Fighting the Revolution at sea
Following the battles of Lexington, Concord and Bunker Hill in the spring of 1775, the American Revolution devolved into a stalemate. The British army withdrew to Boston where they remained for the next year surrounded by a ragtag American army led by George Washington. To keep the British from receiving supplies, General George Washington, somewhat reluctantly at first, and without authorization from Congress, organized a small fleet of schooners to intercept British supply vessels. This was Washington’s secret navy.
The problem General Washington faced as commander of the American forces was that he had been directed by Congress to “defend American liberty.”
“A navy would be different”, author Nelson tells us. “Sending ships onto the high seas to hunt down and capture British vessels could only be interpreted as an offensive action, which concerned many in Congress who still hoped for reconciliation with England.”
Maine author James Nelson’s account of this early and little known aspect of the American Revolution is a worthwhile read. The book focuses on the first year of the revolution (well before the exploits of John Paul Jones), during which time Washington tried anything to keep the British pinned down in Boston. Throughout the book, we see a growing awareness by Washington of the importance of naval power.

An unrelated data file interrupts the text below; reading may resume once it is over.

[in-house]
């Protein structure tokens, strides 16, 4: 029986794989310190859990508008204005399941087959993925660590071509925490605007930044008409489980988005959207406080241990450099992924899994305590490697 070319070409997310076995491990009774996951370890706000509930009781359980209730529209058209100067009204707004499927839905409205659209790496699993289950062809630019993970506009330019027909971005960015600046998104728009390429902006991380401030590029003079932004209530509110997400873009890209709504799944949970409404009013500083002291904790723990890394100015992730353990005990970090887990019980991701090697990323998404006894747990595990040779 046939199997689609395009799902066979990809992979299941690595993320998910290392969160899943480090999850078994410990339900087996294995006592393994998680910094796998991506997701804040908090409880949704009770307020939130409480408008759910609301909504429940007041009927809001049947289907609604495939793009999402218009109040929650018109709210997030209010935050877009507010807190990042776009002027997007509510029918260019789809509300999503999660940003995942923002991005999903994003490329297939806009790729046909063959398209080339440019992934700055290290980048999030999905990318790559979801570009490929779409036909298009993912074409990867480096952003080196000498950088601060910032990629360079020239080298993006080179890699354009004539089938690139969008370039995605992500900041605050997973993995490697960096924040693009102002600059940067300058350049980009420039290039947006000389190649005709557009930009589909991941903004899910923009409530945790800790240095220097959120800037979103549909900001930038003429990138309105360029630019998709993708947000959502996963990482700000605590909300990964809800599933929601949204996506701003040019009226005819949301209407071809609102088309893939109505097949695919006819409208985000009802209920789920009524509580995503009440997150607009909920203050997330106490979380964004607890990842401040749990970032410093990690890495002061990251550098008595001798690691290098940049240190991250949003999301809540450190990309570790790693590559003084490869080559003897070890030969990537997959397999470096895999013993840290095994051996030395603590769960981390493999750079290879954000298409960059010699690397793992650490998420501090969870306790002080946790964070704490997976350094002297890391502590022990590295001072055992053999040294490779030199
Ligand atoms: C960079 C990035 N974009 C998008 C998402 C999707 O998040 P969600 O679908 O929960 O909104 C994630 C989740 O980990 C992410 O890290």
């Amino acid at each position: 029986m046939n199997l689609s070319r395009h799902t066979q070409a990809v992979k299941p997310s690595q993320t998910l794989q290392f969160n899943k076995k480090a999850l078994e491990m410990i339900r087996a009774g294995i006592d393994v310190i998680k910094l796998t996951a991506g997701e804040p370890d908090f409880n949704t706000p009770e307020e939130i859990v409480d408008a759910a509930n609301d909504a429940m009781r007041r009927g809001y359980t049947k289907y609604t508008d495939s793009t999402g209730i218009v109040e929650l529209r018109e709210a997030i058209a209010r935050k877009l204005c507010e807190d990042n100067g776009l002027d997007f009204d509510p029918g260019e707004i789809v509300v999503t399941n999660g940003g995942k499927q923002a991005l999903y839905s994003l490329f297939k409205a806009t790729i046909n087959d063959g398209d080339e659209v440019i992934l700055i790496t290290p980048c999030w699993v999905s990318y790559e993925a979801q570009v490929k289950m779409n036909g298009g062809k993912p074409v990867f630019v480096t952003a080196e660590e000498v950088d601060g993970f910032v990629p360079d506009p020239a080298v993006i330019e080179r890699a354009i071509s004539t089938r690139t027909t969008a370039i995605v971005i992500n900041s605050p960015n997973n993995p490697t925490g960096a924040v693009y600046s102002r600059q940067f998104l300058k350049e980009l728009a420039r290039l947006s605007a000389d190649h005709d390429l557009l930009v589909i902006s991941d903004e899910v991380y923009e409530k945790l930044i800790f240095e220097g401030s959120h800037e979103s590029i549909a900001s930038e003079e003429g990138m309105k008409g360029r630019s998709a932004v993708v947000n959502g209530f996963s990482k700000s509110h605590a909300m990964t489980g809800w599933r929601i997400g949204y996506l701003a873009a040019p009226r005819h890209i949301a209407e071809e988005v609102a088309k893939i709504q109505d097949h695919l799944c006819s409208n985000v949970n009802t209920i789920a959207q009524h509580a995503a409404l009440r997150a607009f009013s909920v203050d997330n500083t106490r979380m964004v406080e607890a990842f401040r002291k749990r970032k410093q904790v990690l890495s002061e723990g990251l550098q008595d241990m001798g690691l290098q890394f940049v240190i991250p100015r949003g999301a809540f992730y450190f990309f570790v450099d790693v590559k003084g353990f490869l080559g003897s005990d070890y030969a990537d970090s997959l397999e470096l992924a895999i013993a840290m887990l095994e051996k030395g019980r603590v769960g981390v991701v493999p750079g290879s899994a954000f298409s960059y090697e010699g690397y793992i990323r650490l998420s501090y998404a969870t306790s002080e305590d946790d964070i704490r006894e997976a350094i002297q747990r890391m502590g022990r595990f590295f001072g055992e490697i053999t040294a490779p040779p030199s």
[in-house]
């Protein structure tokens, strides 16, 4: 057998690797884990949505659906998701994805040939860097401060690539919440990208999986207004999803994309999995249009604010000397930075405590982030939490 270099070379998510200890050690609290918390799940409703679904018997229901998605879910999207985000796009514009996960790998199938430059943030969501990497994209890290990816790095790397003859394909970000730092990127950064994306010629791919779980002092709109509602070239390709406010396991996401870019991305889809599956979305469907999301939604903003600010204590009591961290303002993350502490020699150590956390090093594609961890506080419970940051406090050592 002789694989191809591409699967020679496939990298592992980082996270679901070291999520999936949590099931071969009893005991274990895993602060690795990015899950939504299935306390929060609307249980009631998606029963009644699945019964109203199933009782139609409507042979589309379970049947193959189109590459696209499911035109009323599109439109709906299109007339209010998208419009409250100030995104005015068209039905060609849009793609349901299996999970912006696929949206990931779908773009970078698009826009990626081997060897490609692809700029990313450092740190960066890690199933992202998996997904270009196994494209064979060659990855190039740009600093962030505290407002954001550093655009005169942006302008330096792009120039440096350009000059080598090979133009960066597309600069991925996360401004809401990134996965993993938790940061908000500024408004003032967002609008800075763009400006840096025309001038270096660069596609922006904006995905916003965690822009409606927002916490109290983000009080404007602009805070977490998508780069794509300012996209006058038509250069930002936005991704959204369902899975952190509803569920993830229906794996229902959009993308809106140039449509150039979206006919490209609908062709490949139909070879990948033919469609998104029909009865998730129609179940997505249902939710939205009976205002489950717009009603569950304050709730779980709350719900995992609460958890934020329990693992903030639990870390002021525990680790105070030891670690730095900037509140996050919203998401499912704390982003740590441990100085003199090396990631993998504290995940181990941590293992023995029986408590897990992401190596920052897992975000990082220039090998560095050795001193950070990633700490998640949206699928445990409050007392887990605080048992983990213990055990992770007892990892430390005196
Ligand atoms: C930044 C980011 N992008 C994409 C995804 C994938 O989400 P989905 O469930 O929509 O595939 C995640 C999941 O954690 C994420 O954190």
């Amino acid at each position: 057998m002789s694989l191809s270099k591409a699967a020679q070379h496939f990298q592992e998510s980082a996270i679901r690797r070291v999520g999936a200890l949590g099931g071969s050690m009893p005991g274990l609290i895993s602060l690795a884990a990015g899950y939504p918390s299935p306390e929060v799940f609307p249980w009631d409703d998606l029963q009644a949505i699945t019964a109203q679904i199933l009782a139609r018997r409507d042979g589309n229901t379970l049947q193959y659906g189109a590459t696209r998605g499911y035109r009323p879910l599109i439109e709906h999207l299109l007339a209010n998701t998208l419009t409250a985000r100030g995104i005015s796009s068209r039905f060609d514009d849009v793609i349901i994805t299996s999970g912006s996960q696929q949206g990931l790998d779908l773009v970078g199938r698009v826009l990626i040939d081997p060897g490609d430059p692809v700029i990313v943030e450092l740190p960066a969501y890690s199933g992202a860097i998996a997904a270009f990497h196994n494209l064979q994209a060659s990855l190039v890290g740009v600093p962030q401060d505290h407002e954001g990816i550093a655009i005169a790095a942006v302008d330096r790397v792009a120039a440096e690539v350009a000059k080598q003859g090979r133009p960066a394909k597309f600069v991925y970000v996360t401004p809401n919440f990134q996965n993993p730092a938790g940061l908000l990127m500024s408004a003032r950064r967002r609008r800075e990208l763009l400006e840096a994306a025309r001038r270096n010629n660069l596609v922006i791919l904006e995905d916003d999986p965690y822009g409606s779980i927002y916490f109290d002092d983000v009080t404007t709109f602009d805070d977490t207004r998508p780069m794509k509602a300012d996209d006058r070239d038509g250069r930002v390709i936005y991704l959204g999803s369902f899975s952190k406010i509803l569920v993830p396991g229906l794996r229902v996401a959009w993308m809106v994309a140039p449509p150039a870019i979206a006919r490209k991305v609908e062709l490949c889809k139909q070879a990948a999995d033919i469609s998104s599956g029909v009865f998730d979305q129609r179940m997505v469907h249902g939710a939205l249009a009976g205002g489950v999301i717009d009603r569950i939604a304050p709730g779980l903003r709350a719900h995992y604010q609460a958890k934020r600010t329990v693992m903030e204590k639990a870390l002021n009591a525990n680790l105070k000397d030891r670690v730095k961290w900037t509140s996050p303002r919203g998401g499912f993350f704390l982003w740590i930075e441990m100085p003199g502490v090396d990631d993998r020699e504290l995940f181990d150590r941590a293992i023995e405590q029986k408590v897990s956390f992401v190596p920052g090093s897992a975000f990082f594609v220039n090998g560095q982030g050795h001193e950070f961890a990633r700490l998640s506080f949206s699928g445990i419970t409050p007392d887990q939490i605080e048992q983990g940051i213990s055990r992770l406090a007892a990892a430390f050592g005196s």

The first sea battle of the war took place in June 1775 in distant Machias, when the British sloop Margaretta was forced to surrender to three sloops manned by local Sons of Liberty. Thus, writes Nelson, “the first ship-to-ship naval action of the American Revolution which would come to be known as the ‘Lexington and Concord of the Sea’ ended in an American victory”. Of greater significance to the British in Boston were the loss of 20 seamen and two shiploads of firewood.
The significance of this event and subsequent sea actions was not lost on Washington, who came to realize that the “real war in the New England theater during the first year was not for territory but for materiel and that it would be fought at sea.”
Naturally the British responded, the most notable example being their attack on Falmouth, today the city of Portland. In a chapter entitled, “The Empire Strikes Back” Nelson gives us a grim description of the bombardment and subsequent destruction of the town of 2,000 people by a powerful British squadron.
It is difficult to single out a particular American who helped Washington organize his navy, though John Glover of Marblehead would probably be near the top of the list. Glover, who converted the merchant schooner Hannah in August 1775, was just one of a number of New England ship owners who rearmed their merchant vessels to harass British shipping beginning in the summer of 1775.
This phase of the revolution ended when the British evacuated Boston in March 1776 and sailed off to Halifax and eventually to New York. By then the seas were “bristling with armed American vessels” and Congress had finally authorized the building of a navy. Nelson reminds us that, “Washington’s secret navy had been a success. They captured thirty-eight vessels that were deemed legitimate prizes and hastened British General Howe’s evacuation of Boston by making his supply problems that much more critical.”
James Nelson has done it again. George Washington’s Secret Navy is a worthy successor to the author’s previous book Benedict Arnold’s Navy, also about the naval war during the revolution. In the process he has provided us with an informative, well-documented account of an often overlooked, but nonetheless important, aspect of the Revolutionary War.